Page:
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Montgomery Bus Boycott Teacher Resources
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An excellent resource defines the African-American Civil Rights Movement from the early 1900s through the legacy left in modern times. Every major date, event, and key player is described under clear overarching categories. The NAACP, legal victories, political changes, and activists that made the Civil Rights Movement are discussed.
Students examine the issue of segregation. In this civil rights lesson, students use primary sources and pictorial images to explore the issue of segregation in the 1950's. Students work collaboratively and take positions to better understand the complexity of the geo-cultural concept.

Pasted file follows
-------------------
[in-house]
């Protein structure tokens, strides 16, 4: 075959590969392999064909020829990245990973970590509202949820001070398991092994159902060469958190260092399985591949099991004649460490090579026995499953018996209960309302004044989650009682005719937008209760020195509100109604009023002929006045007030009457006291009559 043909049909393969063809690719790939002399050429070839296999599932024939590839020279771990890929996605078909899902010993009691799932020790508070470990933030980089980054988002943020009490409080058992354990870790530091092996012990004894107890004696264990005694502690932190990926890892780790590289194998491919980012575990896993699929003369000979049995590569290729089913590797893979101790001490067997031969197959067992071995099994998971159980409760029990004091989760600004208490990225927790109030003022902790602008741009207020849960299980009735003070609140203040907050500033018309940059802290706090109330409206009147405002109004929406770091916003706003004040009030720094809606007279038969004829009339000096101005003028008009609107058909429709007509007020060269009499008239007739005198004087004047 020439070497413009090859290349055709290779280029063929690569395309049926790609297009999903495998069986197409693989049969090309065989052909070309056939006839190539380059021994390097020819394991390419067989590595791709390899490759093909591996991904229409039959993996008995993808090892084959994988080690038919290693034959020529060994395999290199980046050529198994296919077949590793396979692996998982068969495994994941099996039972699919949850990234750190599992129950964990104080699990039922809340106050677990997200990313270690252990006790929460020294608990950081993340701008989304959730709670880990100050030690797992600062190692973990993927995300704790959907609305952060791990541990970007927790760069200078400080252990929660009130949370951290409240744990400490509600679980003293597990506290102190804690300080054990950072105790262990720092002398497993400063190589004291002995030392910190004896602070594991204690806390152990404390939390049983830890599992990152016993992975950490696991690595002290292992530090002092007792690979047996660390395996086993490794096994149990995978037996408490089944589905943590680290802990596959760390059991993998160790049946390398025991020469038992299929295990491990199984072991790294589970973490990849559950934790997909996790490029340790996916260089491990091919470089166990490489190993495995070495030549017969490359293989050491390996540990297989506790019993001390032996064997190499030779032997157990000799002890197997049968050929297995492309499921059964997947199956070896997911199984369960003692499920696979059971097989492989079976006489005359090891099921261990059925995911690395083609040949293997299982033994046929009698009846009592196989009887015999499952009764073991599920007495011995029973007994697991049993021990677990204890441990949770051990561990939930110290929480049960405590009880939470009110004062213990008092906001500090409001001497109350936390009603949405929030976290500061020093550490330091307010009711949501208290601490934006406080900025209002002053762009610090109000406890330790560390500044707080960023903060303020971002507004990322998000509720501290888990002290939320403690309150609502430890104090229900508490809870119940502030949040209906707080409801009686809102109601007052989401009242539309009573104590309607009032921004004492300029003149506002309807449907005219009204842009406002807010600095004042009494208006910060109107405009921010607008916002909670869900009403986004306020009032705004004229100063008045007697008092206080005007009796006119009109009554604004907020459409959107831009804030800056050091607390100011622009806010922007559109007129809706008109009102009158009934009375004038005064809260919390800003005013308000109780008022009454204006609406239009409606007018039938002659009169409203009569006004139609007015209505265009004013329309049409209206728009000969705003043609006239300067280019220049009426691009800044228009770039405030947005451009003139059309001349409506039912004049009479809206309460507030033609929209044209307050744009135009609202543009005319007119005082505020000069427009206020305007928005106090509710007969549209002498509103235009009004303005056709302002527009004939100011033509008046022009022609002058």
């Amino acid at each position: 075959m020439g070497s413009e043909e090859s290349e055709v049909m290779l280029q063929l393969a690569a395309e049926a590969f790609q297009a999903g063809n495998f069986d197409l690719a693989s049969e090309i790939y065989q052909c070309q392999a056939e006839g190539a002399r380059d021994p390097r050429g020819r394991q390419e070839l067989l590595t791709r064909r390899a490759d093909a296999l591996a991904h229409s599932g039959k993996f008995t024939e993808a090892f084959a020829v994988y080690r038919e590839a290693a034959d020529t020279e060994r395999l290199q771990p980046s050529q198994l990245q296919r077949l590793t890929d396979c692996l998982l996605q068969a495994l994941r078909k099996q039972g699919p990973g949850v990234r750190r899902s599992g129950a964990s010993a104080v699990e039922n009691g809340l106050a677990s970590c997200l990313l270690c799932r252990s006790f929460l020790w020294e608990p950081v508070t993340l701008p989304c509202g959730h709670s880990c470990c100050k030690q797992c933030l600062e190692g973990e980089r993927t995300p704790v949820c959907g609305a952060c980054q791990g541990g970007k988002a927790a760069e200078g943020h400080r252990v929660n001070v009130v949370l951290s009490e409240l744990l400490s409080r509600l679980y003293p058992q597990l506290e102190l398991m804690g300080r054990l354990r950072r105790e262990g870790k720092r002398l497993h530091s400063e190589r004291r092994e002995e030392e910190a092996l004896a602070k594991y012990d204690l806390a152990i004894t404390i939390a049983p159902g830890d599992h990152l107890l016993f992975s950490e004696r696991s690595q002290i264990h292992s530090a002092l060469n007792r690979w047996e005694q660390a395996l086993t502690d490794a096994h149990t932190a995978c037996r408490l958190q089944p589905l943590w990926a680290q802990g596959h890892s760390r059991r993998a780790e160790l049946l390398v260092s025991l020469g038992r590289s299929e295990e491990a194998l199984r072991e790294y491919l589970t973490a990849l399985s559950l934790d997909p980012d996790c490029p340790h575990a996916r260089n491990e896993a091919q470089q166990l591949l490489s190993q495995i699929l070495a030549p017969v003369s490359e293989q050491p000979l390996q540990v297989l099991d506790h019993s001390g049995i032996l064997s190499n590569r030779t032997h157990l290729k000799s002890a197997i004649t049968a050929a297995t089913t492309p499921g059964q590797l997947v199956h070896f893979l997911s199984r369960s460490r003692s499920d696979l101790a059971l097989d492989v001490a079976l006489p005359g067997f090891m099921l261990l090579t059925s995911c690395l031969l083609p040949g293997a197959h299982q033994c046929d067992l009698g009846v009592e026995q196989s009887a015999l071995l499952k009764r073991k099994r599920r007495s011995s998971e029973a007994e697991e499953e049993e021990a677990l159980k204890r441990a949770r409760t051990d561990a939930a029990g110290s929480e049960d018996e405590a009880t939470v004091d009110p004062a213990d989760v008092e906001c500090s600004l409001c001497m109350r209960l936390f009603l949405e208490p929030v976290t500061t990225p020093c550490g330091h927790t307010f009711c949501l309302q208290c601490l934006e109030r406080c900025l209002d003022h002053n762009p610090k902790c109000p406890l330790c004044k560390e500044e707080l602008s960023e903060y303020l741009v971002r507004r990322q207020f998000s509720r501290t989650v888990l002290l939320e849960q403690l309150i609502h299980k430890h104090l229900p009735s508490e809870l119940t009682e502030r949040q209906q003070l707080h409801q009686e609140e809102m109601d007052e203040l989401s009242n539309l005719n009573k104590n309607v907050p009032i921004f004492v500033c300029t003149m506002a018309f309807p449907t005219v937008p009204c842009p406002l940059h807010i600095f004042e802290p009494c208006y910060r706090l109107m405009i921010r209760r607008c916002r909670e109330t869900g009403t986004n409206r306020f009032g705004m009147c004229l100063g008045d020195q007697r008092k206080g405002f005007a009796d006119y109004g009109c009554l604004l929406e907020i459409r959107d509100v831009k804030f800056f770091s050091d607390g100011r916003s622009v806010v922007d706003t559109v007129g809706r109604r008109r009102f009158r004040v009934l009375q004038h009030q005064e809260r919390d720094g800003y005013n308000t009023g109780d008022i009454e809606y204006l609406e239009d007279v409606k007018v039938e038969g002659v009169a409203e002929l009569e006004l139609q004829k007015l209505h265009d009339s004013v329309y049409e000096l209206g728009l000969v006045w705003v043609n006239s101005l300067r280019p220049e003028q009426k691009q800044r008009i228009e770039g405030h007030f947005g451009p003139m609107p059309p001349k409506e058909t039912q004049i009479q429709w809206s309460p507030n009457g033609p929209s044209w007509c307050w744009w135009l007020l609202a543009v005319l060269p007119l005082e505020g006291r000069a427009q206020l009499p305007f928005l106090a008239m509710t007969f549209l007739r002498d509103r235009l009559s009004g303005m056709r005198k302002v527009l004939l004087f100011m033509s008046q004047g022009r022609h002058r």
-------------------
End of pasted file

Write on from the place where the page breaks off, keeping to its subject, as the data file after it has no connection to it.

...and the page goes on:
Students examine a photo to experience history. In this teaching tolerance lesson, students view a photograph of Mrs. Parks sitting on the bus and place their own picture by hers. Students imagine that they were sitting on the bus with her in 1955 and form a written response to the question: "What would you say to the bus driver?" Students role play the situation taking turns sharing their writing.
Students consider the concept of civil disobedience. In this lesson plan on changing unjust laws, students use primary sources to understand how Gandhi and King changed the law. Students will then list laws that they feel are unjust and plan ways in which they might peacefully challenge them.